Mr. Faure may not appeal the district court's denial of his § 2255 application without a COA. 28 U.S.C. § 2253(c)(1)(B). To obtain a COA, he must make “a substantial showing of the denial of a constitutional right,” 28 U.S.C. § 2253(c)(2), and show “that reasonable jurists could debate whether ․ the petition should have been resolved in a different manner or that the issues presented were adequate to deserve encouragement to proceed further.” Slack v. McDaniel, 529 U.S. 473, 484 (2000) (quotations omitted).
Mr. Faure argues (1) he did not knowingly and voluntarily waive his right to collaterally attack his sentence, (2) his counsel rendered ineffective assistance of counsel, and (3) the district court abused its discretion in denying his motion for an evidentiary hearing. We deny a COA because reasonable jurists could not debate the district court's rejection of these arguments and the district court did not abuse its discretion in denying the request for an evidentiary hearing.
1. Validity of Waiver
In his plea agreement, Mr. Faure waived his right to collaterally attack his guilty plea and sentence. He now contends he should not be bound by the waiver because counsel failed to adequately explain the terms of the plea agreement and the Government attempted to deceive him by using the term “collateral challenge” in the agreement. Aplt. Br. at 9. His affidavit states that he did not know what a collateral attack was at the time of the plea, counsel did not explain the collateral attack waiver, and counsel told him that he “can file a 2255 and certain appeal issues on sentencing.” ROA, Vol. I at 41-42.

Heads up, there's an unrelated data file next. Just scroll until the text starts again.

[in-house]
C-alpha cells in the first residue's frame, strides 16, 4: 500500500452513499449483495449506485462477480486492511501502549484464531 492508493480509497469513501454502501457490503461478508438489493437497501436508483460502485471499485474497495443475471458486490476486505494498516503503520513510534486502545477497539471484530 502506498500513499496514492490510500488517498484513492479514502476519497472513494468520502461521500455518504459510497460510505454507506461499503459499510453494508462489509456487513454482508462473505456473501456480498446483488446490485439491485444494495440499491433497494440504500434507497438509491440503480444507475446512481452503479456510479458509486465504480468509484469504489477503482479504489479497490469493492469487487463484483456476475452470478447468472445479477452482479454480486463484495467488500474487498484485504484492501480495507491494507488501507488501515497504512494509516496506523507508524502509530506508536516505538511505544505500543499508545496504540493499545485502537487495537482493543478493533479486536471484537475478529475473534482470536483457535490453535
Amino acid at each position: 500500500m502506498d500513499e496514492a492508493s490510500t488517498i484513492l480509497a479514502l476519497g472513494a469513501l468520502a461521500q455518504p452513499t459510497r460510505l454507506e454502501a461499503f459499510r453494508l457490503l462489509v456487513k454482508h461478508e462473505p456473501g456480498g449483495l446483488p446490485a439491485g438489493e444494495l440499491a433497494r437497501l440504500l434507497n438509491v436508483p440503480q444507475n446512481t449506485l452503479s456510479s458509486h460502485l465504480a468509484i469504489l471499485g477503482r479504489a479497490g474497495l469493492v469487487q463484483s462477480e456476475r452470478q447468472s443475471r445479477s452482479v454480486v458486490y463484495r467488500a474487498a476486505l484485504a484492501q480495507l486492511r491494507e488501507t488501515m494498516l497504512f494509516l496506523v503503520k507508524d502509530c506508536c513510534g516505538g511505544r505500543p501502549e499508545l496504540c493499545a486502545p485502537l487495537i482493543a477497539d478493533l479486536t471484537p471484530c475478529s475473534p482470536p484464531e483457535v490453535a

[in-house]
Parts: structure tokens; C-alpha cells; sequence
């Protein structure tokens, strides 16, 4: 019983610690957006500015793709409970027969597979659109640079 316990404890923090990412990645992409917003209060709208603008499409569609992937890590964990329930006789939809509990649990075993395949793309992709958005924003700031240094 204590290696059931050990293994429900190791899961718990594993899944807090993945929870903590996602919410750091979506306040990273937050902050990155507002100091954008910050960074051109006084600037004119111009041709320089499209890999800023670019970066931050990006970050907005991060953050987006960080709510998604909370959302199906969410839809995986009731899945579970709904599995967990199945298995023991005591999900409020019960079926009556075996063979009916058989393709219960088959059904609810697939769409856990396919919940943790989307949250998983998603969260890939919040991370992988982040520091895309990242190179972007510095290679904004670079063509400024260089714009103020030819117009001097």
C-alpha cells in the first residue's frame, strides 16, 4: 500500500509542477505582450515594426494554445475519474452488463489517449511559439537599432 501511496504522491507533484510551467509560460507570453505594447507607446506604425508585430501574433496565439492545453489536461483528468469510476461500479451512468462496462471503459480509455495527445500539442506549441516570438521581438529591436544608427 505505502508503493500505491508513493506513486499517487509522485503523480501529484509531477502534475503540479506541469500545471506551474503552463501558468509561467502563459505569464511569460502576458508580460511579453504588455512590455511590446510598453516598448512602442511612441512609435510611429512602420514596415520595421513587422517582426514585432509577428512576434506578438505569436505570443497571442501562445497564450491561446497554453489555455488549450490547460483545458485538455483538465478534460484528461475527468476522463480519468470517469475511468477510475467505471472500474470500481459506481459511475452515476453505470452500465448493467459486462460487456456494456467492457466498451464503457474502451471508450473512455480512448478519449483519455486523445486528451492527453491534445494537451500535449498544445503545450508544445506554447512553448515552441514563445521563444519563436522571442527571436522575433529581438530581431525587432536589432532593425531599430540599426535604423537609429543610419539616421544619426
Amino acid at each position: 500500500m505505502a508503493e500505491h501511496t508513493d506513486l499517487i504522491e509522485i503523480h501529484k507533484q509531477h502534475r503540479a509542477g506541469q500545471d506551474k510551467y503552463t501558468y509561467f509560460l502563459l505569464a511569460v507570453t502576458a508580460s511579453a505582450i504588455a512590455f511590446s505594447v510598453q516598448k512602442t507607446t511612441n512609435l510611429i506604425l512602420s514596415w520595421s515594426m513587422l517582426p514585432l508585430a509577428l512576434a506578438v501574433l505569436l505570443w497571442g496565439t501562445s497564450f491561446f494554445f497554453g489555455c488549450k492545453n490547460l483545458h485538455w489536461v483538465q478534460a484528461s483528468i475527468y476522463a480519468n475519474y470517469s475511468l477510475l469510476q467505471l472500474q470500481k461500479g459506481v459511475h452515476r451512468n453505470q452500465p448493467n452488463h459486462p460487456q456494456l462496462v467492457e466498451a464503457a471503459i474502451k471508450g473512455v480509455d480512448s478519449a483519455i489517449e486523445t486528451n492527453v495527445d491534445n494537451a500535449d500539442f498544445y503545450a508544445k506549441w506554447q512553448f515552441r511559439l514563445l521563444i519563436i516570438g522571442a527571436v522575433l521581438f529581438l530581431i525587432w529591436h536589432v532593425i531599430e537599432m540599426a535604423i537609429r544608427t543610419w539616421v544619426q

“[A] waiver of collateral attack rights brought under § 2255 is generally enforceable where the waiver is expressly stated in the plea agreement and where both the plea and the waiver were knowingly and voluntarily made.” United States v. Cockerham, 237 F.3d 1179, 1183 (10th Cir. 2001). Mr. Faure argues he can bring a collateral attack because he did not knowingly and voluntarily waive the right.